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Canada’s new inflation killer: Target stores

The Target Canada store in Guelph, Ont.

Tim Fraser/The Globe and Mail

Thank Target Corp. and the foreign retail invasion for today's low prices.

That's the view of the Bank of Canada, which says the continued expansion of big-box stores in Canada along with the arrival of major U.S. retailers – cheap-chic Target opened its first stores last month – and stepped-up online shopping is keeping inflation low.

The Bank of Canada's policy report on Wednesday also points to increased cross-border shopping, prompted by the strength of the Canadian dollar and expanded duty-free exemptions for short trips, for keeping prices at bay.

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So while many Canadians lament that prices are often lower in the U.S. than in Canada, the Bank of Canada says we have it pretty good.

"Total and core [consumer price index] inflation have remained low in recent months," its report says. "There has been considerable monthly volatility, however, largely related to movements in auto prices."

The low level of core inflation, at an average of 1.2 per cent in January and February, reflects muted price pressures across a wide range of goods and service, it says. This is consistent with the material excess capacity in the economy as well as heightened competitive pressures on retailers from both domestic and foreign sources, it adds.

Besides the retail crunch, the report says a number of special factors have put downward pressure on core inflation in recent quarters, including slower increases in regulated prices (such as auto insurance) and the relatively large impact of past declines in the world prices of agricultural commodities on food and clothing prices in Canada.

Total CPI inflation, which averaged 0.9 per cent in January and February, has been restrained by low core inflation as well as by declining mortgage interest costs, although this has been offset in part by higher prices for gasoline in recent months, it says.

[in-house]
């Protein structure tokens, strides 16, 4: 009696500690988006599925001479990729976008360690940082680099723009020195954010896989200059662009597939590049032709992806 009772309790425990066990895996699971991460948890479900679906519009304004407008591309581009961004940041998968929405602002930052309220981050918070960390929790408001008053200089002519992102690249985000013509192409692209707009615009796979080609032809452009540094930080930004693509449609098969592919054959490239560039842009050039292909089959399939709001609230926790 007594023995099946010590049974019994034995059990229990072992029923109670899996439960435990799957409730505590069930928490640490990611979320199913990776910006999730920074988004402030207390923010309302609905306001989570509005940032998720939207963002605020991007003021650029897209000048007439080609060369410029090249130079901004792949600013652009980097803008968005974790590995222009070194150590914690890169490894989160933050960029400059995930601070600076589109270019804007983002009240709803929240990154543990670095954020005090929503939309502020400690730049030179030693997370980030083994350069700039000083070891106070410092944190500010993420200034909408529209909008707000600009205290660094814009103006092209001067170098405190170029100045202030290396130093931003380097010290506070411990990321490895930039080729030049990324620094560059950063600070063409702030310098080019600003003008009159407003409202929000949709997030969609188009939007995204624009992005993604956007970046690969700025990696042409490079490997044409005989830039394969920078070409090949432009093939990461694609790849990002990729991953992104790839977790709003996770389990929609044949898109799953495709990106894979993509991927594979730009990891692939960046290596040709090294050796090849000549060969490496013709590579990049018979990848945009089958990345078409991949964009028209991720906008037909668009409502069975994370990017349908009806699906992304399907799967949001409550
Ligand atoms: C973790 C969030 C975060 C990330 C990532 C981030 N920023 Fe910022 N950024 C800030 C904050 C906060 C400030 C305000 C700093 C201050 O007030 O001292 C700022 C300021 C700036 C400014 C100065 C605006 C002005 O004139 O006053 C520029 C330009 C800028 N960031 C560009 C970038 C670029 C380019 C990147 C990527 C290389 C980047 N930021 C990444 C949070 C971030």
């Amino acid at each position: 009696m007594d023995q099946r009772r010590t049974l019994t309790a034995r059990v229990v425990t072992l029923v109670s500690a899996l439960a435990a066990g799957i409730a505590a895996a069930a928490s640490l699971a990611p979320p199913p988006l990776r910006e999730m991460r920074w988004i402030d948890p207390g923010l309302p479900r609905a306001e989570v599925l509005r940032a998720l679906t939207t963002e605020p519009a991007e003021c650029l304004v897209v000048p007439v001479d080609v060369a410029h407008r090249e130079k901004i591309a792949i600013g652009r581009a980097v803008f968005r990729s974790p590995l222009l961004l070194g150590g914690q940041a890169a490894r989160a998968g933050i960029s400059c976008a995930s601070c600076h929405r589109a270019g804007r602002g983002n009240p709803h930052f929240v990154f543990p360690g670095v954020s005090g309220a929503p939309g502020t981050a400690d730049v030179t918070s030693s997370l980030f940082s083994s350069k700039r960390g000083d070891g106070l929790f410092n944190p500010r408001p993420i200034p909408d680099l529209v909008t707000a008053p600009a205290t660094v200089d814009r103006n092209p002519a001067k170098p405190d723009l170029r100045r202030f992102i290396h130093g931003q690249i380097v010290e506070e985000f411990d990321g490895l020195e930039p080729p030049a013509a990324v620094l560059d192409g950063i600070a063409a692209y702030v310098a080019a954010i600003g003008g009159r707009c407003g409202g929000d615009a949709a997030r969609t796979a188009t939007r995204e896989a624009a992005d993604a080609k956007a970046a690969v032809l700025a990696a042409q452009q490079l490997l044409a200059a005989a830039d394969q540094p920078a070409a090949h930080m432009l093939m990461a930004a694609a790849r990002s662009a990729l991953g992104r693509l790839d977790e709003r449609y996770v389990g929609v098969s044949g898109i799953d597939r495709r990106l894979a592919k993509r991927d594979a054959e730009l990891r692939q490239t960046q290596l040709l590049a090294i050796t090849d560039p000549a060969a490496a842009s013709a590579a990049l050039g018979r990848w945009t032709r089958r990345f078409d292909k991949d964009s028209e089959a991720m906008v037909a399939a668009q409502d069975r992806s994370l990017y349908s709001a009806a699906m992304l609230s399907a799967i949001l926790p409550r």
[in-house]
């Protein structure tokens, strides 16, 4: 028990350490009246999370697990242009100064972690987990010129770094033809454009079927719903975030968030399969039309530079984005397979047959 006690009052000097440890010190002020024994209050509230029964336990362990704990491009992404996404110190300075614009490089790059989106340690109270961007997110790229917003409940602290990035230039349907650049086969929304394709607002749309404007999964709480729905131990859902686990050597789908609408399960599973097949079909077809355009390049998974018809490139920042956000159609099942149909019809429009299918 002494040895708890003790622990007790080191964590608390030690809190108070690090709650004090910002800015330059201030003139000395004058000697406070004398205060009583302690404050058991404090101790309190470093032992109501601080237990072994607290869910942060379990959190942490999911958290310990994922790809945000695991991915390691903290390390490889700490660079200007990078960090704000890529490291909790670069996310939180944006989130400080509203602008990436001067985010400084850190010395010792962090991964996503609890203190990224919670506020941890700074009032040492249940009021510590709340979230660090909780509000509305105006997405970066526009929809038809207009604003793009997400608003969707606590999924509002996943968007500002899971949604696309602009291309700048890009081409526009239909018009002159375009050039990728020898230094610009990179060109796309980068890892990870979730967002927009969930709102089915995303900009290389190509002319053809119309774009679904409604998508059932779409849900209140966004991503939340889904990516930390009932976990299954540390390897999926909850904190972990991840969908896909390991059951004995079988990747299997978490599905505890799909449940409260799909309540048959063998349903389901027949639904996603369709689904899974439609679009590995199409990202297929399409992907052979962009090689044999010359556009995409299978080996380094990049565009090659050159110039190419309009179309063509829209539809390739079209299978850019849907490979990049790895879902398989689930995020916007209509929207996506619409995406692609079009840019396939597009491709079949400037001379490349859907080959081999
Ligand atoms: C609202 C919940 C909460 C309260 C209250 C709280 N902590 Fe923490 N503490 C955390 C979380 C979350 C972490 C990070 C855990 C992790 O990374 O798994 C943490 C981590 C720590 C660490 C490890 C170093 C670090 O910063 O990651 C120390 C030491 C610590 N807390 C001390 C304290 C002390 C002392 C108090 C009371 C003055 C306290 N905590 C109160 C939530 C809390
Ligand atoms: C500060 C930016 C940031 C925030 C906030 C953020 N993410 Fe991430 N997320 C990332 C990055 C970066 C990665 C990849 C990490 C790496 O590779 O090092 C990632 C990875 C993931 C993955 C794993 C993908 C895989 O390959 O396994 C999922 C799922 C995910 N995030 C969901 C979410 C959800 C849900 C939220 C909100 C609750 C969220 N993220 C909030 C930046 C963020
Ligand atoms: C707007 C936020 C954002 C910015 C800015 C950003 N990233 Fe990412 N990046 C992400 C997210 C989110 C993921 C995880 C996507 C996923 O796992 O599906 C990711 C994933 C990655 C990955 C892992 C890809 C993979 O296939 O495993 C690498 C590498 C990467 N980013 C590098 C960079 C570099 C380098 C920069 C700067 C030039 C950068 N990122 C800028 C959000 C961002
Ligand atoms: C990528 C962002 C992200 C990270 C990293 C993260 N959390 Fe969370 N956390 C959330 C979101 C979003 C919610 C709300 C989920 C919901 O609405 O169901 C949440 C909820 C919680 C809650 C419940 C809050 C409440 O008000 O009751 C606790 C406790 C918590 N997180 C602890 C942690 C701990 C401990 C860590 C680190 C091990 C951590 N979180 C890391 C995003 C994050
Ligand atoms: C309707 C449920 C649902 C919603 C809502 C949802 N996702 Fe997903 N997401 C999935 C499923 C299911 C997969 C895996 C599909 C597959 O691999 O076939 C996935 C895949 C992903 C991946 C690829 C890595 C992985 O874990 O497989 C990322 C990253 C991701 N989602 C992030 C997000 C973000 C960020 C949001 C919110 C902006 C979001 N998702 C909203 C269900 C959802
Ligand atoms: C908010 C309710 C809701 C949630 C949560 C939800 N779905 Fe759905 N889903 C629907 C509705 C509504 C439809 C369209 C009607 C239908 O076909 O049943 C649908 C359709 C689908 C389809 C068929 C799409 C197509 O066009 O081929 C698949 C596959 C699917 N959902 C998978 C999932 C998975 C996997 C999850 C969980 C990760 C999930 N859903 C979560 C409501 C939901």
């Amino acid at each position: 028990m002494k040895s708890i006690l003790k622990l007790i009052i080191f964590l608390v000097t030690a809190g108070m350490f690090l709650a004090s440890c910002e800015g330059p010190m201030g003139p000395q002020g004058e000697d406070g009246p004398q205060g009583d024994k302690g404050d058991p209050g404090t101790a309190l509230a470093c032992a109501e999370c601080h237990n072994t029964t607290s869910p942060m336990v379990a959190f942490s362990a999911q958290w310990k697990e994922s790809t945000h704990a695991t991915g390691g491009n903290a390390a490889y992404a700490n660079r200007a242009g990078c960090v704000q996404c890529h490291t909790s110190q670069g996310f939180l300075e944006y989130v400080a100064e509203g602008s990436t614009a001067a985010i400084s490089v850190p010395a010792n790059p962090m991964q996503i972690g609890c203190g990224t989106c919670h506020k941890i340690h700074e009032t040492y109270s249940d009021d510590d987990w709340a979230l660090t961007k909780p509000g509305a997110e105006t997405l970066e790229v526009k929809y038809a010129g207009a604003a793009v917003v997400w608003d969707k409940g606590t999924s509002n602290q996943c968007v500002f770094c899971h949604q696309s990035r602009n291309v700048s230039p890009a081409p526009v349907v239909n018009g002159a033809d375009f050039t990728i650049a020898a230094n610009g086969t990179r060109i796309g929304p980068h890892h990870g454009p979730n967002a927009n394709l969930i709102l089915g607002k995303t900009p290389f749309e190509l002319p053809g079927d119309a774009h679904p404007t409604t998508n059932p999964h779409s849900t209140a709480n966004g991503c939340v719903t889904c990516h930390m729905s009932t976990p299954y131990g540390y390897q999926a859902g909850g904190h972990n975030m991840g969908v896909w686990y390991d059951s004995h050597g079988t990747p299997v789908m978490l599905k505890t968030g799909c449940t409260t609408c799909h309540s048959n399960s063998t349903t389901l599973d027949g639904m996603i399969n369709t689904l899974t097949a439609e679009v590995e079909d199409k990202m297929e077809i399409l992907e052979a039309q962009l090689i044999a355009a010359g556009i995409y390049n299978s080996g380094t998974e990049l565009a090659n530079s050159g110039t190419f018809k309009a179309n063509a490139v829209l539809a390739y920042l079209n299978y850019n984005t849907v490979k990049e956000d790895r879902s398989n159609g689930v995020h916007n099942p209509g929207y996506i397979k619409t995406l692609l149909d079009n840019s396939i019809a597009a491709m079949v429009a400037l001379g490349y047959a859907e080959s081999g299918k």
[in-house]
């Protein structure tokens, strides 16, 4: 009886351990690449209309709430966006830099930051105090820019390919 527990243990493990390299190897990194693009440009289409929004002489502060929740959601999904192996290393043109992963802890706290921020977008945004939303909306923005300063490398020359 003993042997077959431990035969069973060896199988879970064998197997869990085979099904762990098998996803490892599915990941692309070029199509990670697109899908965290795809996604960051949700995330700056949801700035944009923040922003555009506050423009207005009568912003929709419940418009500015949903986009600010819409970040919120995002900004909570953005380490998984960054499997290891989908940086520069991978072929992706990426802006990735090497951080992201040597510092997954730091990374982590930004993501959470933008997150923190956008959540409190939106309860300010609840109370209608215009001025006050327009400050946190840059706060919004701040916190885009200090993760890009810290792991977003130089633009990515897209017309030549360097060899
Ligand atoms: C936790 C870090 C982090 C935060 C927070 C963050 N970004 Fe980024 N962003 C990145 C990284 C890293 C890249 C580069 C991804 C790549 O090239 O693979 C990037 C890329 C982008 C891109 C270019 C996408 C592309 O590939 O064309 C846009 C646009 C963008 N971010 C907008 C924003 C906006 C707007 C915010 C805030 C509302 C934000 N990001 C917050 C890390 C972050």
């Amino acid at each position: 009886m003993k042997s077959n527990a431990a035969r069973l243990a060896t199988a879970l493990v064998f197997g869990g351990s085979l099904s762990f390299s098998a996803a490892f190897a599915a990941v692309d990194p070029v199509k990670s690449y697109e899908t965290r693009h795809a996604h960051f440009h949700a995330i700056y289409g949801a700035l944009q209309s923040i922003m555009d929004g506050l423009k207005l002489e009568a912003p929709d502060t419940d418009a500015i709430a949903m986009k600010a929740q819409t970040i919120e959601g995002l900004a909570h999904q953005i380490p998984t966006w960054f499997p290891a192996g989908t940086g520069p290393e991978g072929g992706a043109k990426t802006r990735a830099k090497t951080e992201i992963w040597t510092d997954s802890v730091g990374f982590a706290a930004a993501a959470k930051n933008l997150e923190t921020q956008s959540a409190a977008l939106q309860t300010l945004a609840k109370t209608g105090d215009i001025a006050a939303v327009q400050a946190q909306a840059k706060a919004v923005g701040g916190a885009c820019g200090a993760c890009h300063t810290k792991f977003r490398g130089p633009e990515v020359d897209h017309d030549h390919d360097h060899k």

Core inflation is expected to remain subdued in coming quarters before rising gradually to 2 per cent by mid-2015 as the economy returns to full capacity, the special factors that are weighing on core inflation subside and inflation expectations remain well anchored, it says.

Total CPI inflation is projected to remain near 1 per cent through a large part of 2013, owing to low core inflation as well as the dampening impact of lower mortgage interest costs. Thereafter, total CPI inflation is expected to return gradually to target by mid-2015. The profile for total inflation is some­what lower than in the January Report, mainly because of more subdued core inflation.

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About the Author
Retailing Reporter

Marina Strauss covers retailing for The Globe and Mail's Report on Business. She follows a wide range of topics in the sector, from the fallout of foreign retailers invading Canada to how a merchant such as the Swedish Ikea gets its mojo. She has probed the rise and fall (and revival efforts) of Loblaw Cos., Hudson's Bay and others. More


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